The strong performances of the Thrift Savings Plan’s C, S and F Funds over the past two years should be making you nervous. I know it makes you feel good when your TSP account’s value is hitting new highs, but that’s an emotional, rather than a rational, response to what has happened.
The value of large U.S. corporations has risen significantly from the economic crisis low in 2009. In fact, even without dividends, the S&P 500 index, on which the C Fund is based, has doubled in value since then and is now nearing the highs it set in 2000 and 2007. Those were the peaks that preceded the bear markets of 2001-03 and 2008-09.
The value of small- and medium-sized U.S. corporations, which is tracked by the S Fund, also has been rising since 2009. But the current value is above that set during the pre-crisis peak in 2007. While the longer-term history for these stocks appears to me to be a little more constructive than that for large-cap stocks, it is still vulnerable to deep correction.
Then there’s the interesting situation in the bonds that underlie the F Fund. Their value has risen along with domestic equity values over the past 2½ years as the markets have recovered from the effects of the panic selling of 2008 and 2009. At that time, investors abandoned both stocks and corporate bonds at the same time, allowing both to recover at the same time. They turned to U.S. Treasury bonds during the depths of the panic and drove their values higher, then sold them off to lower levels the next year. Since bottoming in value, Treasury bonds have also risen in value to new highs.
So, we have U.S. stocks, corporate bonds and Treasury debt – the assets underlying the C, S and F Funds – at or near their historically high values. If your TSP has been diversified and invested in each of these accounts, as I’ve often recommended, then you’ve participated in this significant increase in value. It’s anyone’s guess where prices will go from here, but you can make some decisions concerning your TSP account that will help to capture the gains you’ve recently accrued.
I’m writing this not because I can predict the future but because I have been seeing a large number of my clients’ financial plans showing signs of being overfunded during regular review during the past year. This happens when their investment portfolios have higher values than we expected them to have. Individually, this can happen for a variety of reasons, but when it happens across the board, it is the result of better-than-expected investment performance.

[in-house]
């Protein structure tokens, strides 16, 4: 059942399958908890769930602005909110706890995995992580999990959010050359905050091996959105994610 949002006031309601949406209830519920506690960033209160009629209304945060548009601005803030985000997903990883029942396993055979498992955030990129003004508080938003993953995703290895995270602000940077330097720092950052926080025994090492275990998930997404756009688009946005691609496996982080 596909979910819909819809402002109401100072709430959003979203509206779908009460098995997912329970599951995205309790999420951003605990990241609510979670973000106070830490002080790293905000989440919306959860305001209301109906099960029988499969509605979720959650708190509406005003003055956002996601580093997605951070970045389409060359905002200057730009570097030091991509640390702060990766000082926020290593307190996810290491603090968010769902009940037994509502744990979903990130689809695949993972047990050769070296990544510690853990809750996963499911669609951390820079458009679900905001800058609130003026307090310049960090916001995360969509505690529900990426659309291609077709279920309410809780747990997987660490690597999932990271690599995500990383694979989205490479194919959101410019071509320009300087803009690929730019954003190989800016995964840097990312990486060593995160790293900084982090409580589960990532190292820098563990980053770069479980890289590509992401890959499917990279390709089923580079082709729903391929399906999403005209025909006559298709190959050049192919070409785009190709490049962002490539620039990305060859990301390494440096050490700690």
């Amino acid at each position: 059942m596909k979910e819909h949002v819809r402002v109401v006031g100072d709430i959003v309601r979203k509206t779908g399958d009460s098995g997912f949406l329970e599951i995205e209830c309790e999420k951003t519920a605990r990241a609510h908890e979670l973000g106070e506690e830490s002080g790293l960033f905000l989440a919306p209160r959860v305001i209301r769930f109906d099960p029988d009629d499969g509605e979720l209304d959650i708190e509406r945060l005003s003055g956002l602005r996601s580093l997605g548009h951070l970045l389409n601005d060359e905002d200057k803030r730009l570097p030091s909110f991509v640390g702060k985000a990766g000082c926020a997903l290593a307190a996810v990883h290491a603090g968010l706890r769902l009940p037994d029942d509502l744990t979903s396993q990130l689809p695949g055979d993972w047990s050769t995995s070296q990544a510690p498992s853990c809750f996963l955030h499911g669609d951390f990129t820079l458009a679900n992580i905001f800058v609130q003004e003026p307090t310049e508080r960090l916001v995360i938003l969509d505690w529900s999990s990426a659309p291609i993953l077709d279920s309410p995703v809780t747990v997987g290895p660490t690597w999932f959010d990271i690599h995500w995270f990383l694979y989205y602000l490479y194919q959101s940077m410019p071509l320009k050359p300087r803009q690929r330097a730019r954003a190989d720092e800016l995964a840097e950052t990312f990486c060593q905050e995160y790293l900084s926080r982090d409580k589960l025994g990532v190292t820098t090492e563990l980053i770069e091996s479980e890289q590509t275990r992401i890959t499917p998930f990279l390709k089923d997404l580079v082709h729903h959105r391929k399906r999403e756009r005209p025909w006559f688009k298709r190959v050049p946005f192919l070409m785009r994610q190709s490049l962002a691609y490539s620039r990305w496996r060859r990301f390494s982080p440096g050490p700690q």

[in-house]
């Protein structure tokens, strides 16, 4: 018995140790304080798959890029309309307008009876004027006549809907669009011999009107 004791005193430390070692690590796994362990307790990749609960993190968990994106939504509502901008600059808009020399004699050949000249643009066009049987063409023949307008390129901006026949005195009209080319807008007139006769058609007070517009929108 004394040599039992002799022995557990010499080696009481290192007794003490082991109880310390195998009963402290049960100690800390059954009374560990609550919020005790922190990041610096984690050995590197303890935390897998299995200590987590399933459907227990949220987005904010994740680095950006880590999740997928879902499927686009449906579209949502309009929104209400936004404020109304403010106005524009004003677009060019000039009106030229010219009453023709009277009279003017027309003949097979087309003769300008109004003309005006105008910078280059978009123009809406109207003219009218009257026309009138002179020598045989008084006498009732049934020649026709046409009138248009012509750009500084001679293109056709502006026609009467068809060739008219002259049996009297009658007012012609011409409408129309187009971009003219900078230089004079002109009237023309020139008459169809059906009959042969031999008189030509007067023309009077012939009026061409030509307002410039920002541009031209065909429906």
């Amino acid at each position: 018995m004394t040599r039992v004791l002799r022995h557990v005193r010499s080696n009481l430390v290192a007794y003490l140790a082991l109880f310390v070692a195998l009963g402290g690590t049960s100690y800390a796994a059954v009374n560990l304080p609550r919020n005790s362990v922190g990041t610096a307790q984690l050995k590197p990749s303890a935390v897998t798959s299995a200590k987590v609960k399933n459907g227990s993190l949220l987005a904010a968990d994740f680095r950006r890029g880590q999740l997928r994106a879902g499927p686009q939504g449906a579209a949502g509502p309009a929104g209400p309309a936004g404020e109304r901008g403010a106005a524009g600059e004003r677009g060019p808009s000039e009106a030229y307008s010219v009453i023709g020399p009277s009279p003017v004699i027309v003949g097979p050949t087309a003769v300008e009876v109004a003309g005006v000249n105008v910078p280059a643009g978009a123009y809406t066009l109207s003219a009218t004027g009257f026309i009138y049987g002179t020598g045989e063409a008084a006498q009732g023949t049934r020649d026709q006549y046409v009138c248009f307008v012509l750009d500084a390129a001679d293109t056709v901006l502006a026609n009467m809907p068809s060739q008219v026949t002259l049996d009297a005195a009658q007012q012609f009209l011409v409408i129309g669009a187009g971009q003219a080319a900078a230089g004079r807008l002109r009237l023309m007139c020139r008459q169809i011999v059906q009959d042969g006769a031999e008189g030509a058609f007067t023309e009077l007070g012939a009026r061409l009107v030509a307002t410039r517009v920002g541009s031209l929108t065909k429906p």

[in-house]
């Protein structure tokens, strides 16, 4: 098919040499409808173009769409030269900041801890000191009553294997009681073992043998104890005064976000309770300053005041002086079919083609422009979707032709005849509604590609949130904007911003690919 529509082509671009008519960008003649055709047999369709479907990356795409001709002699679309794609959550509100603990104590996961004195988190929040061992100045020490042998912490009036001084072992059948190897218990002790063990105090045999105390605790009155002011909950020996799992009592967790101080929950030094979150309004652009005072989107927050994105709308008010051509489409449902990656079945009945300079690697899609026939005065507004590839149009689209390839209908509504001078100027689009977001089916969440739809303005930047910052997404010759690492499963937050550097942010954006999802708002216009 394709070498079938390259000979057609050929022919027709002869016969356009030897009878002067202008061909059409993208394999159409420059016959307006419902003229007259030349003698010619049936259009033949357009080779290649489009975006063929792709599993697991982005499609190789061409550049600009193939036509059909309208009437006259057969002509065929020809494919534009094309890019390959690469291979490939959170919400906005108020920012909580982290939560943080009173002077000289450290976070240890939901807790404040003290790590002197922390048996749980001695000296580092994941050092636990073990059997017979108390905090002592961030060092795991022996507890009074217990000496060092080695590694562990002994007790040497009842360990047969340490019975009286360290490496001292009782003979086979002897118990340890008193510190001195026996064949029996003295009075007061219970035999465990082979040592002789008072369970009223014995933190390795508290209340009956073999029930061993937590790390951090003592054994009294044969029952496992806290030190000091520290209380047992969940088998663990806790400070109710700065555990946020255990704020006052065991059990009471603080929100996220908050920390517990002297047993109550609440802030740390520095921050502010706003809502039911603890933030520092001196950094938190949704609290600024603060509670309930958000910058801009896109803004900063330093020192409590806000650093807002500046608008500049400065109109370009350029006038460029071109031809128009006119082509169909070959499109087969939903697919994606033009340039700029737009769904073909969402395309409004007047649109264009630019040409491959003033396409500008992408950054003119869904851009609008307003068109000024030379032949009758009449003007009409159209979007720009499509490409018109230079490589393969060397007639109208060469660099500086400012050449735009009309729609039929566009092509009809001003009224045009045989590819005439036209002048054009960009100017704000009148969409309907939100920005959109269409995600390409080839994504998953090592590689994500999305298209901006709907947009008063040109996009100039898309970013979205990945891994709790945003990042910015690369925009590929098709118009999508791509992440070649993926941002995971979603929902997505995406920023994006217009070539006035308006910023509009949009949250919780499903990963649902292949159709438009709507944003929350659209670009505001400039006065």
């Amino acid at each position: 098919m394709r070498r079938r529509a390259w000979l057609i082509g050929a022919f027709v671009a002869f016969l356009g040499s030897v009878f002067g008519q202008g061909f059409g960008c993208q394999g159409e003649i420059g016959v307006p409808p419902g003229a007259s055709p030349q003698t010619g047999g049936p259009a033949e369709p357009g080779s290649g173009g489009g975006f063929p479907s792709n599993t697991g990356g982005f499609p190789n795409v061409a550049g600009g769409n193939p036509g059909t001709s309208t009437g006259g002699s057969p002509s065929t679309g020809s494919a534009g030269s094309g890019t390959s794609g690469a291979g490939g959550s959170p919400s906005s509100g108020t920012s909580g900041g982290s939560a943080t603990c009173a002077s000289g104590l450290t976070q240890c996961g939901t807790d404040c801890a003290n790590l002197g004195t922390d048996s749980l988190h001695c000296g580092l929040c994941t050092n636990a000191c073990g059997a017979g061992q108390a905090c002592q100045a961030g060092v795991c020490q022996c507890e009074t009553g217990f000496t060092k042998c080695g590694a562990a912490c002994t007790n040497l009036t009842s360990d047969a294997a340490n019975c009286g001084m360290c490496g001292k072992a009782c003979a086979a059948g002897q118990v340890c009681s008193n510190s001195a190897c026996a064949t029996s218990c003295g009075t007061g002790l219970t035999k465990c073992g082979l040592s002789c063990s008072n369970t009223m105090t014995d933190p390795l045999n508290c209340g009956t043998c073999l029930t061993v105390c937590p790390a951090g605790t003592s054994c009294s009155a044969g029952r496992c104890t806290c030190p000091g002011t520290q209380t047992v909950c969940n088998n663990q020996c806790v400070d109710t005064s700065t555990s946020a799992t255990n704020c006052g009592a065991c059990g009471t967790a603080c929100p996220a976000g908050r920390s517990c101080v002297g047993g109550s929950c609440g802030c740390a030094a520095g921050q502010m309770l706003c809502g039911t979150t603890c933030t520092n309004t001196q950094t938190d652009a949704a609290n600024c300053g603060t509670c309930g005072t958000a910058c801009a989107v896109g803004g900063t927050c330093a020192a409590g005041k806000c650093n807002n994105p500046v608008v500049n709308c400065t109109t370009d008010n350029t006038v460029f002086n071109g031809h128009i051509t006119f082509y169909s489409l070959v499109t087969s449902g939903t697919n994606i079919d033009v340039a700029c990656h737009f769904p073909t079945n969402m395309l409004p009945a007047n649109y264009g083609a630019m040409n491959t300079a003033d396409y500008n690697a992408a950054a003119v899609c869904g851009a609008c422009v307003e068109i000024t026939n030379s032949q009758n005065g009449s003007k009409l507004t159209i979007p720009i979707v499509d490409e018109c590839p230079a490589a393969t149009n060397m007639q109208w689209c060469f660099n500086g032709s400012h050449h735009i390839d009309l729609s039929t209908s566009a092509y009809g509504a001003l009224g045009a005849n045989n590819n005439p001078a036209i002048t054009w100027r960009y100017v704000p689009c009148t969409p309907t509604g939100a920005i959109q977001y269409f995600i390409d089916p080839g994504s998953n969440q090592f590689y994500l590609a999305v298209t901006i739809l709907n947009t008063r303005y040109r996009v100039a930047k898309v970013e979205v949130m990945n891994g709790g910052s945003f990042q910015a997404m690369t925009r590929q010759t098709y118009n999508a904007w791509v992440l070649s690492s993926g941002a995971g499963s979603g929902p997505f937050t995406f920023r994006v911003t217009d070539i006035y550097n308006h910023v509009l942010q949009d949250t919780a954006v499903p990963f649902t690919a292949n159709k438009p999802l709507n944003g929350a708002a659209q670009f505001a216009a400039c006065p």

Any time investment performance is better than expected, and particularly when it has happened in a difficult economic environment, you should start to get a little nervous about what could happen next. It’s simple to understand that the higher asset values go, the more vulnerable they become to losing value and the further they have to fall. This is why it’s prudent to take the opportunity to reduce your portfolio’s exposure to the risk of loss whenever you have the opportunity – that is, whenever your portfolio is worth more than you need to safely support your future needs.
Adding to the urgency this time around is the fact that interest rates are near zero, and just about the only place they can go from here is up. When this eventually happens, the F Fund’s value will suffer. The interest will continue to come in, but the loss in the underlying bonds’ market value could easily negate that interest income and lead to falling share prices.
So, what can you do? The safest thing to do is to maintain the appropriate asset allocation model – the one that best suits your needs – but only after increasing your allocation to the G Fund at the expense of the other funds. At a minimum, you should consider replacing as much as half of the F Fund in your allocation with additional G Fund. This will give you increased protection against rising interest rates while reducing the F Fund’s risk to principal.
Written by Mike Miles
For the Federal Times
Publication September 24, 2012